company wishes it could combine similar job and give it to one person this can be done if all the jobs come one after the other in a sequence. c0 1rgonomics $ 1rgonomics refers to matching the job with physical ability and characteristics of the individual and in providing an office environment which will help the person to complete the jobs faster and in a comfortable manner. d0 2ork practices $ 1very organi"ation has different work practices. +lthough the job may be the same the method of doing the job differs from company to company. This is called work practice and it affects job design. II& En$iron!enta (actors)# 1nvironmental factors which affect job design are as follows a0 1mployee availability and ability $ (ertain countries face the problem of lack of skilled labour. They are not able to get employees with specific education levels for jobs and have to depend on other countries due to this job design gets affected. b0 &ocial and cultural expectations $ The social and cultural conditions of every country is different so when an !'( appoints an Indian it has to take into account like festivals, auspicious time, inauspicious time, etc. to suit the Indian conditions. This applies to every country and therefore job design will change accordingly. III& Beha$iora (actors)# -ob design is affected by behavioral factors also. These factors are a0 %eedback $-ob design is normally prepared on the basis of job analysis and job analysis requires employee feedback based on this employee feedback all other activities take place. !any employees are however not interested in providing a true feedback because of fear and insecurity. This in turn affects job deign. b0 +utonomy $1very worker desires a certain level of freedom to his job effectively. This is called autonomy. Thus when we prepare a job design we must see to it that certain amount of autonomy is provided to the worker so that he carries his job effectively. c0 3ariety $2hen the same job is repeated again and again it leads to burden and monotony. This leads to lack of interest and carelessness on the job. Therefore, while preparing job design certain amount of variety must be provided to keep the person interested in the job. Methods o( *ob design There are various methods in which job design can be carried out. These methods help to analysis the job, to design the contents of the and to decide how the job must be carried out .these methods are as follows I+ Job rotation$ -ob 4otation is a management approach where employees are shifted between two or more assignments or jobs at regular intervals of time in order to expose them to all verticals of an organi"ation. It is a pre$planned approach with an objective to test the employee skills and competencies in order to place him or her at the right place. In addition to it, it reduces the monotony of the job and gives them a wider experience and helps them gain more insights. -ob rotation is a well$planned practice to reduce the boredom of doing same type of job everyday and explore the hidden potential of an employee. The process serves the purpose of both the management and the employees. It helps management in discovering the talent of employees and determining what he or she is best at. /n the other hand, it gives an individual a chance to explore his or her own interests and gain experience in different fields or operations. II+ Job en arge!ent$+ job design technique in which the number of tasks associated with a job is increased 5and appropriate training provided0 to add greater variety to activities, thus reducing monotony.-ob enlargement is considered a hori"ontal restructuring method in that the job is enlarged by adding related tasks. -ob enlargement may also result in greater workforce flexibility. III+ Job enrich!ent$+ job design technique that is a variation on the concept of job enlargement. -ob enrichment adds new sources of job satisfaction by increasing the level of responsibility of the employee. 2hile job enlargement is considered a hori"ontal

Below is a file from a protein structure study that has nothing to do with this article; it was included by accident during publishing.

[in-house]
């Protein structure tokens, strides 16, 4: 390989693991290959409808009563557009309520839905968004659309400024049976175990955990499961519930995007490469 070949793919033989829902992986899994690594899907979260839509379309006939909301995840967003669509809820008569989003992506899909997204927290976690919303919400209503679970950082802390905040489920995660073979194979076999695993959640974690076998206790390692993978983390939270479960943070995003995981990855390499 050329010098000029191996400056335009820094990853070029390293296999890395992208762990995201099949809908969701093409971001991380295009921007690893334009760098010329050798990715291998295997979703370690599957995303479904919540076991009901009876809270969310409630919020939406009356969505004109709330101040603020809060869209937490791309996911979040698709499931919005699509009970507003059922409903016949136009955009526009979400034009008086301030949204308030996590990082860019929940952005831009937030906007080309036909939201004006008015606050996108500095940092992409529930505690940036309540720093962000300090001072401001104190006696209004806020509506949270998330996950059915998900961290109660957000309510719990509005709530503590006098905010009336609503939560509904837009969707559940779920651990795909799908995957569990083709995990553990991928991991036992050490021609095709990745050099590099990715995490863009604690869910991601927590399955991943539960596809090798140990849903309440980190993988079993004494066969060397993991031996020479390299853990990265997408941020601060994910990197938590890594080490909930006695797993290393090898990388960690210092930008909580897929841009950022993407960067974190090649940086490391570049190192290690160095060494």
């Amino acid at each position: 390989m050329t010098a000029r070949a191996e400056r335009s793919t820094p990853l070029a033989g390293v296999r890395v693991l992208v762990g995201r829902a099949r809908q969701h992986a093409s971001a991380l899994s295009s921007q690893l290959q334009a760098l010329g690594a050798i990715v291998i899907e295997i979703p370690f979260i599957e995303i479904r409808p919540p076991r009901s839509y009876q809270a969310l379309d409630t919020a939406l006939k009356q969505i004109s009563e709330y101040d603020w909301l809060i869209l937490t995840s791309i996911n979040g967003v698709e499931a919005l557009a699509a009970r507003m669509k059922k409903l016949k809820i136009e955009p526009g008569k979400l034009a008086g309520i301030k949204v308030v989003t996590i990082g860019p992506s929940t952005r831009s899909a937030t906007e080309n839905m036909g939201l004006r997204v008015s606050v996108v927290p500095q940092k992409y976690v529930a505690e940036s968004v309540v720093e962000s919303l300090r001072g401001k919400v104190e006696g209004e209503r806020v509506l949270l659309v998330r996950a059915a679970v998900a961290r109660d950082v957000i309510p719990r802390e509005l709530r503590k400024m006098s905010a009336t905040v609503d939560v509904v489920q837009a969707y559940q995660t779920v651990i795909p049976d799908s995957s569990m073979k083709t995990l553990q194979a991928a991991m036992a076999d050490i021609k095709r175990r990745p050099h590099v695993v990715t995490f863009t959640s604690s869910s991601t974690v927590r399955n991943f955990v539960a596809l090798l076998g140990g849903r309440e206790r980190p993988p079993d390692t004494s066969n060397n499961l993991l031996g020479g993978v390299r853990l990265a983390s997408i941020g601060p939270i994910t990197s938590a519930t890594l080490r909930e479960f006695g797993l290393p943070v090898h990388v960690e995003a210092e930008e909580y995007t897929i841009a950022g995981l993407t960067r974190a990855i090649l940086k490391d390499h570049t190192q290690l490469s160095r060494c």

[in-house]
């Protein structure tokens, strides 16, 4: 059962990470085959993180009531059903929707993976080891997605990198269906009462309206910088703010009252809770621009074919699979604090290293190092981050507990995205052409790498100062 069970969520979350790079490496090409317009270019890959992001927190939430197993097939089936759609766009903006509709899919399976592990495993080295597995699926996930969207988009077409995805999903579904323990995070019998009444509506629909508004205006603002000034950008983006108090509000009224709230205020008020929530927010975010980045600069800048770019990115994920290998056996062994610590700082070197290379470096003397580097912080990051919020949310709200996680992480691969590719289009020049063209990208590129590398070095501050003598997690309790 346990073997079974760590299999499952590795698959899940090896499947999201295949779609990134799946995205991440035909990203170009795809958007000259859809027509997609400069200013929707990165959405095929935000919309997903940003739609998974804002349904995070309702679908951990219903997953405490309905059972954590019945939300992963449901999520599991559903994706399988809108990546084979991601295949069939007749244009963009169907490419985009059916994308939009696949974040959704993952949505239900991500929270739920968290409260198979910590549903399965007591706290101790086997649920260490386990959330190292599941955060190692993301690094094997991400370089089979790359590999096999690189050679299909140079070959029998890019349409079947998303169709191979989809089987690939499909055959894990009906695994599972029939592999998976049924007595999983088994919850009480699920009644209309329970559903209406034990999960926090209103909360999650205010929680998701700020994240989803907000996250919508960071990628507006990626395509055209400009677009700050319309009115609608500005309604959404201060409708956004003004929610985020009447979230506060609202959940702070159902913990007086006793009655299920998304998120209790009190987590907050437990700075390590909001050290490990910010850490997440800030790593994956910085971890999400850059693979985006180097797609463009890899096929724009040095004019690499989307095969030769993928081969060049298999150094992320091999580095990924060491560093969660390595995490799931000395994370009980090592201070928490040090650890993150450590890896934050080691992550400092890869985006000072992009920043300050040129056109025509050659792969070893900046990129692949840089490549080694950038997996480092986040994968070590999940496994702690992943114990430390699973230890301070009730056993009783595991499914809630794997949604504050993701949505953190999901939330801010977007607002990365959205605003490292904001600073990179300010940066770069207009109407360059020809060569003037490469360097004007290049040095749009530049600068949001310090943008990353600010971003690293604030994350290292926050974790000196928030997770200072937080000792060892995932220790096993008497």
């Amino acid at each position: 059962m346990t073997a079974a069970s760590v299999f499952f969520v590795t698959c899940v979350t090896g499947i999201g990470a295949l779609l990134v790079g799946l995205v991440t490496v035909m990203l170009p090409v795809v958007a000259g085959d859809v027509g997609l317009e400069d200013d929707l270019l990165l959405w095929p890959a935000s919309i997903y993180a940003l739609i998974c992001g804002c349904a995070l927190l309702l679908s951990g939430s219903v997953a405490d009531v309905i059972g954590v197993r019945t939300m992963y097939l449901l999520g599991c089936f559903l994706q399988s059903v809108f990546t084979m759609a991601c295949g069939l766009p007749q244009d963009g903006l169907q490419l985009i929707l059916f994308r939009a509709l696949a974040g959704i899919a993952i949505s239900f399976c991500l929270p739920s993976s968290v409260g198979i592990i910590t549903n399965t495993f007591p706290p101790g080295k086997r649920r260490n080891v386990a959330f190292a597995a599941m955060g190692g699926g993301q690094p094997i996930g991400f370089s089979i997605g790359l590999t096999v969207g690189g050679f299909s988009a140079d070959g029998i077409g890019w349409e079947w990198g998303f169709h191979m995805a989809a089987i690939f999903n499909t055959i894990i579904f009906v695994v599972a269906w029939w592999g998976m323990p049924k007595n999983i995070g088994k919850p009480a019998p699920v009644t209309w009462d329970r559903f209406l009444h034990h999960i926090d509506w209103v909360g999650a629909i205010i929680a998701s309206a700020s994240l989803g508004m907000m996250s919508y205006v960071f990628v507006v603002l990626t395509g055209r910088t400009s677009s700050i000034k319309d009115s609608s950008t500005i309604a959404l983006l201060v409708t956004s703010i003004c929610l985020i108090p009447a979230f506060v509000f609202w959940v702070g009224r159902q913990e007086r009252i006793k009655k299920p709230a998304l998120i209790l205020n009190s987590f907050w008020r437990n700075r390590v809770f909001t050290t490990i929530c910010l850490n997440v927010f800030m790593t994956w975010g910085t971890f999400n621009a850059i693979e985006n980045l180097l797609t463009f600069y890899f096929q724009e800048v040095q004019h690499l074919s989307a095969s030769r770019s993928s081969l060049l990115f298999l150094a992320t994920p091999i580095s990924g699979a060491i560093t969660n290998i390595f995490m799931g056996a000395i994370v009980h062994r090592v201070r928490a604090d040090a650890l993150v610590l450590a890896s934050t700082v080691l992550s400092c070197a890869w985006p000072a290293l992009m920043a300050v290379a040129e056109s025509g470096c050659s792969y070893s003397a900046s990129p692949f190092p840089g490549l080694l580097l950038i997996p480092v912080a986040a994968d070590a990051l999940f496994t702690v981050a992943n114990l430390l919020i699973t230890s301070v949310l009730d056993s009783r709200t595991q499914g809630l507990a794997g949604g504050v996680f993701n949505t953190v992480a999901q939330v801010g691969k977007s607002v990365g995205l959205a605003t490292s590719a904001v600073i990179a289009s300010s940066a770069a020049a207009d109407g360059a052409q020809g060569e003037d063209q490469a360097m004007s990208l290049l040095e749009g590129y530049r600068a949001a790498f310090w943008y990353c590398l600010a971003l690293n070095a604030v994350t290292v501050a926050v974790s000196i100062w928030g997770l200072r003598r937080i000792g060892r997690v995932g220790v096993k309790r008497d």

restructuring method, job enrichment is a vertical restructuring method by virtue of giving the employee additional authority, autonomy, and control over the way the job is accomplished. +lso called job enhancement or vertical job expansion.